Put almost any group of people in a room together, and they’ll eventually start talking about how dumb everyone else is.
Put a group of people with above-average intelligence in a room together, and they’ll start talking about what intelligence means — when they first started to realize they were “gifted,” how they tried to measure and quantify their intellectual gifts, and how little those scores really tell us.
If this sounds self-congratulatory, that’s because it is.
At some point in that conversation, someone will jump in and say, “Well, here’s how I can tell when somebody’s smart…”
In the midst of all these fun articles, I’ve been working on a bigger project: a novel set in ancient Mesopotamia.
Well, maybe “novel” isn’t exactly right — it’s a collection of short stories set in the same area, all linked to each other by themes, characters, legends, and so on. Together, the stories form a narrative that reaches far back into the ancient past.
How my friend’s art connects Hollywood and ancient Egypt
Last weekend, I took a trip up to Milan. My friends and I hit all the usual sightseeing spots — the big famous Gothic cathedral, the sprawling neoclassical shopping mall known as the Galleria — but I had one special destination in mind.
We’ve all gotten pulled into one of those conversations at one party or another: “Art is on the decline! No ones creates original work anymore! Music is produced by robots and armies of slave children! All we do is take selfies and mindlessly share them!”
That’s how art critic Jonathan Jones reacted to the above painting by artist James Needham this week. Needham is shocked — shocked — that this painting has gotten almost a million shares on Imgur. “It washes out all aesthetic ambition,” Jones wails in The Guardian, “and reduces the 600 years of art history since the Renaissance to the level of a glorified selfie.”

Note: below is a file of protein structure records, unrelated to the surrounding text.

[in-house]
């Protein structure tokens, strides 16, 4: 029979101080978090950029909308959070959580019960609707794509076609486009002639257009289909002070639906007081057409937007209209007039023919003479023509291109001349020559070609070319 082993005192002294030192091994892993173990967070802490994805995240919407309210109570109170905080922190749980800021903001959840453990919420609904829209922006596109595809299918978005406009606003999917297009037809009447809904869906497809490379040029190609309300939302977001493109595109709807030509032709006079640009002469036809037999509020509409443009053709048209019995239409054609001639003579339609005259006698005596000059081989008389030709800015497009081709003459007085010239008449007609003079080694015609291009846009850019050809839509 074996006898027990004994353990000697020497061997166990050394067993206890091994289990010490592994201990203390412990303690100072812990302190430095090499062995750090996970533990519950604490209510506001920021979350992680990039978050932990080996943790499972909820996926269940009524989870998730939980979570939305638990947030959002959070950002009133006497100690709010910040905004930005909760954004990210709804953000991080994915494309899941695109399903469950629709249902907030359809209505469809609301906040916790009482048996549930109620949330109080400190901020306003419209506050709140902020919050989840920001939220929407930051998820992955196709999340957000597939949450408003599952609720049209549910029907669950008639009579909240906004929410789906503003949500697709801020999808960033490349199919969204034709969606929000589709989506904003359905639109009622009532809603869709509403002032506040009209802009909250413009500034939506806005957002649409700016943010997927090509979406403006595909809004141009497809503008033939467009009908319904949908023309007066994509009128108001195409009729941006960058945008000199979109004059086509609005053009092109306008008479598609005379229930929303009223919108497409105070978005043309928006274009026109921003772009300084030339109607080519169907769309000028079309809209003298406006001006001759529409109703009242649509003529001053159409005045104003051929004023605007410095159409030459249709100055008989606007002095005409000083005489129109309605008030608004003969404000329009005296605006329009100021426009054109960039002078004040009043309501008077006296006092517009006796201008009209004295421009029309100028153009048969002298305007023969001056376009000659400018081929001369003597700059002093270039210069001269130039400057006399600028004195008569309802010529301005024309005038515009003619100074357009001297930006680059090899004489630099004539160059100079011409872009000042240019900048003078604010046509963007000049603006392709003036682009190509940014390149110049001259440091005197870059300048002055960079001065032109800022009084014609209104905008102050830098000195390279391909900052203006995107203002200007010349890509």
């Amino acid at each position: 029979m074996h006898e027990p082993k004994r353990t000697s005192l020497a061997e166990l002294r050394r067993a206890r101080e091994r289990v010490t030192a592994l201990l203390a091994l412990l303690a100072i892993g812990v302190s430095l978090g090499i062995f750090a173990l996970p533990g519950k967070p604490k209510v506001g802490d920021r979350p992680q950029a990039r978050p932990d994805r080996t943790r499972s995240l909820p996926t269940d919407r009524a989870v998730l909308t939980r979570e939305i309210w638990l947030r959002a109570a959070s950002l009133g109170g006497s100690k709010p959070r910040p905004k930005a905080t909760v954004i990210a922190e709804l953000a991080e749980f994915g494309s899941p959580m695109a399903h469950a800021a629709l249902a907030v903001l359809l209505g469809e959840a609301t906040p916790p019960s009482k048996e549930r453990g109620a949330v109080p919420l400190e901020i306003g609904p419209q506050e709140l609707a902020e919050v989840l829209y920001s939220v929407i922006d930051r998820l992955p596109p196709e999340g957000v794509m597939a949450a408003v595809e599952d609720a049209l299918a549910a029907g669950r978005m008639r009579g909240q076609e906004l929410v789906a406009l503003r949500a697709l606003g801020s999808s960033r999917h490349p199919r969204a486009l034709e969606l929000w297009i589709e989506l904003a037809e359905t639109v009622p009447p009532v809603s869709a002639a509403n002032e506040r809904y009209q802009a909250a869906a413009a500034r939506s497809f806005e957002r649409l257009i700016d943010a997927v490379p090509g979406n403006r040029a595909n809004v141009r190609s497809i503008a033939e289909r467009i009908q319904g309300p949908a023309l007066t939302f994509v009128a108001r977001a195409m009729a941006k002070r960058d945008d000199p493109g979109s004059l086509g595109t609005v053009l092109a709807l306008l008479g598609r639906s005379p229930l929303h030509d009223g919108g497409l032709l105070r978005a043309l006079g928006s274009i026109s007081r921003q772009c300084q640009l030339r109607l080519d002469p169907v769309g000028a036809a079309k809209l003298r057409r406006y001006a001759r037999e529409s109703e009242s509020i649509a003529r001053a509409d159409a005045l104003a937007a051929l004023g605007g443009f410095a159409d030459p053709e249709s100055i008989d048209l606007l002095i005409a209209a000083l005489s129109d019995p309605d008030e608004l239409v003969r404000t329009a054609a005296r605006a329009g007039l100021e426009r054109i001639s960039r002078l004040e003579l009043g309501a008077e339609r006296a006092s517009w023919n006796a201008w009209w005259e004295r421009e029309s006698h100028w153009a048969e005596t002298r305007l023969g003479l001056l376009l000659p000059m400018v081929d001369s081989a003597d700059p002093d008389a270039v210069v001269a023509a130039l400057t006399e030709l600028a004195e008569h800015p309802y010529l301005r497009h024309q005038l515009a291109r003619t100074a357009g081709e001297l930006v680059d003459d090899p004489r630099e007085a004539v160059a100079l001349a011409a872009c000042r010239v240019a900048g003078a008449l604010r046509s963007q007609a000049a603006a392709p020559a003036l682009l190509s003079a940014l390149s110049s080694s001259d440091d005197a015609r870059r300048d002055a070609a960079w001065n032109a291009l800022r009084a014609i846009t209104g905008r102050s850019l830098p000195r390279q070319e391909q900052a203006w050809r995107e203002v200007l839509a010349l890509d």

This entire story is completely true. Every single thing in it actually happened.
It’s hard for me, sometimes, to believe that things like these can really exist on this planet. As I was writing about them, I felt as if I was writing fiction — something deliriously imaginative to shock and entertain my audience.
They’re called Roma, they’re intriguing, and “gypsy” is a slur.
All right my friends, let me tell you about “Gypsies” — or as they’re actually called, the Romani people, or simply the Roma.
They’ve been in the news a few times lately for child abductions. They’ve got a reputation as musicians and fortune-tellers at best; or as thieves, pickpockets and kidnappers at worst. They’re probably from Romania, right? They must have something to do with the Romanians.
The estate where we live is not in the slums. It’s a nice middle-class neighborhood — about ten acres with a big stone wall around them, and a whole community of small shops and apartments and houses and cow-grazing patches inside, all connected by winding dirt trails that run through the scrub.
The long low buildings are communal houses where Swahili people live. The little shacks with signs outside are stores — butcher shops, beauty salons, convenience stores, phone top-up stands. Everything you want, you can find within the estate, sold by your neighbors.
Night can make you feel like a stranger, even when you’re home
Last night, when the power had been out for twelve hours and the sun finally set and left me in the dark, and someone knocked on my door to hand me candles, and I lit the candles and sat on the bed and listened to the shouting outside — that was when I realized how alone I was.